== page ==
Zong-zi can have a variety of fillings, from meats to sweet bean pastes. My dumplings were stuffed with a savory filling made of vegetables (mushrooms, green onions and bamboo shoots) and a meat or meat alternative. Traditionally, the mushrooms would be reconstituted dried Chinese or shitake-type mushrooms. I substituted white button mushrooms that had been steam cooked for 5 minutes and roughly chopped. The bamboo shoots bring in a crunch, scent and presence of bamboo, as a reminder of the missing bamboo leaves. Chopped water chestnuts would also add crunch. The meat component can be cooked chicken or pork or a Chinese sausage or an equivalent. The “meat” in the pictures below is actually slices of vegetarian riblet, each one about the size of a mini sausage link. To bind everything together, I mixed in a few spoonfuls of prepared hoisin sauce. Hoisin sauce is sweet and tangy. For a more savory taste, oyster sauce or a thick stir-fry sauce would be good binding sauces as well.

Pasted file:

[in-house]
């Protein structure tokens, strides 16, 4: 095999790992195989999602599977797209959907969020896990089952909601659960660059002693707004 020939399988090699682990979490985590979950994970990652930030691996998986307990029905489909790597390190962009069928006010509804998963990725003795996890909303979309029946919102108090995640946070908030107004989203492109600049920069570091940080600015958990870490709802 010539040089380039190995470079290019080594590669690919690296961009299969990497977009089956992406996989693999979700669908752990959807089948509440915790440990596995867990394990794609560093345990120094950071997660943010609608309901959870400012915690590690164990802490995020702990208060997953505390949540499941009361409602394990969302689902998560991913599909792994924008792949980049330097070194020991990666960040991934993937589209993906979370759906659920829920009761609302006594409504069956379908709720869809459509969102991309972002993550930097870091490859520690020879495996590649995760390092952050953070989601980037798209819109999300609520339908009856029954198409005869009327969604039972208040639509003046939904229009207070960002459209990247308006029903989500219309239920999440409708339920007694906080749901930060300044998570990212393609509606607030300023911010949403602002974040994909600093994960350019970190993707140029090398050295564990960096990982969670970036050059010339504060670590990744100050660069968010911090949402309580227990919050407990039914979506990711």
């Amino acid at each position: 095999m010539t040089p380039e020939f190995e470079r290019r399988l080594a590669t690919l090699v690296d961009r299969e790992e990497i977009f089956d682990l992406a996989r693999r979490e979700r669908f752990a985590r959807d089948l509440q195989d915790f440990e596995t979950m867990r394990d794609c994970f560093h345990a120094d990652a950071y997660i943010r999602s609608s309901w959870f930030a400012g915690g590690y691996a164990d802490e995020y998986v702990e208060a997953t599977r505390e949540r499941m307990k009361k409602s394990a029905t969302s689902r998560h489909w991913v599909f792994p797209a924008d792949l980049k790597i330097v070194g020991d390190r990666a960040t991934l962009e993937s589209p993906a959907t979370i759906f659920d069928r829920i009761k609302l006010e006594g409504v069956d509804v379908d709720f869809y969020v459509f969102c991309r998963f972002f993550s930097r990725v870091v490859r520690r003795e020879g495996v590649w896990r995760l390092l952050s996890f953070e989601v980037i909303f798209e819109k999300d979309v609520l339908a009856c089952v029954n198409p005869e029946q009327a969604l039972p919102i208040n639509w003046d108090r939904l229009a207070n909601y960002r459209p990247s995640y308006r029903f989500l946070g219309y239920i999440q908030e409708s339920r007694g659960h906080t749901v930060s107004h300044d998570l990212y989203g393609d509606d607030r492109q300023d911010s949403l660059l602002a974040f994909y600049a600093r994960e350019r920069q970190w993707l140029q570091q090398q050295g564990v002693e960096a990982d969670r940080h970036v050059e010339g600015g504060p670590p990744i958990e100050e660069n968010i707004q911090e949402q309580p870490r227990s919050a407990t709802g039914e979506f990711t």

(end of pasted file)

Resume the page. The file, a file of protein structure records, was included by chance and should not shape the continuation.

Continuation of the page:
The shape of a zong-zi can be the simple rectangular package or the famous pyramidal or tetrahedron forms. Because the corn husks are so small, it was much easier to wrap the rectangular shape. The tying technique shown below is efficient and traditional, but the dumplings can be tied any way that holds the husk flaps down.

Zong-zi can be steamed or boiled. However, unless the rice is pre-cooked, steaming may not evenly cook the rice inside the dumplings. Thus, for steamed zong-zi, pre-cook the rice first by steaming it for 30 minutes in a dish filled with water to cover the rice. Dumplings stuffed with uncooked rice will expand during boiling and could burst through the wrapping, but dumplings containing pre-cooked rice are more stable because the rice is already plumped.

This starter recipe makes only 2 dumplings. It’s far more convenient to assemble and cook a large batch of zong-zi at a time. Double, quadruple or otherwise multiply the quantity of ingredients as desired. For the Dragon Boat Festival, home cooks may devote an entire day to preparing different varieties of zong-zi, hung all around the kitchen to dry. Large batches of zong-zi freeze well, and quickly reheat in the microwave.

Makes 2 zong-zi dumplings
– 250 calories per dumpling (varies with filling)
– Oven temperature: boiled or steamed

  • Dried Mexican tamale corn husks (or dried bamboo leaves)
  • 1/2 cup medium grain white rice (or glutinous rice or sticky short-grain rice)
  • 1/4 cup roughly chopped white mushrooms (or shitake mushrooms)
  • 1 tablespoon sliced green onion
  • 1-1/2 tablespoon julienned bamboo shoots (or chopped water chestnuts)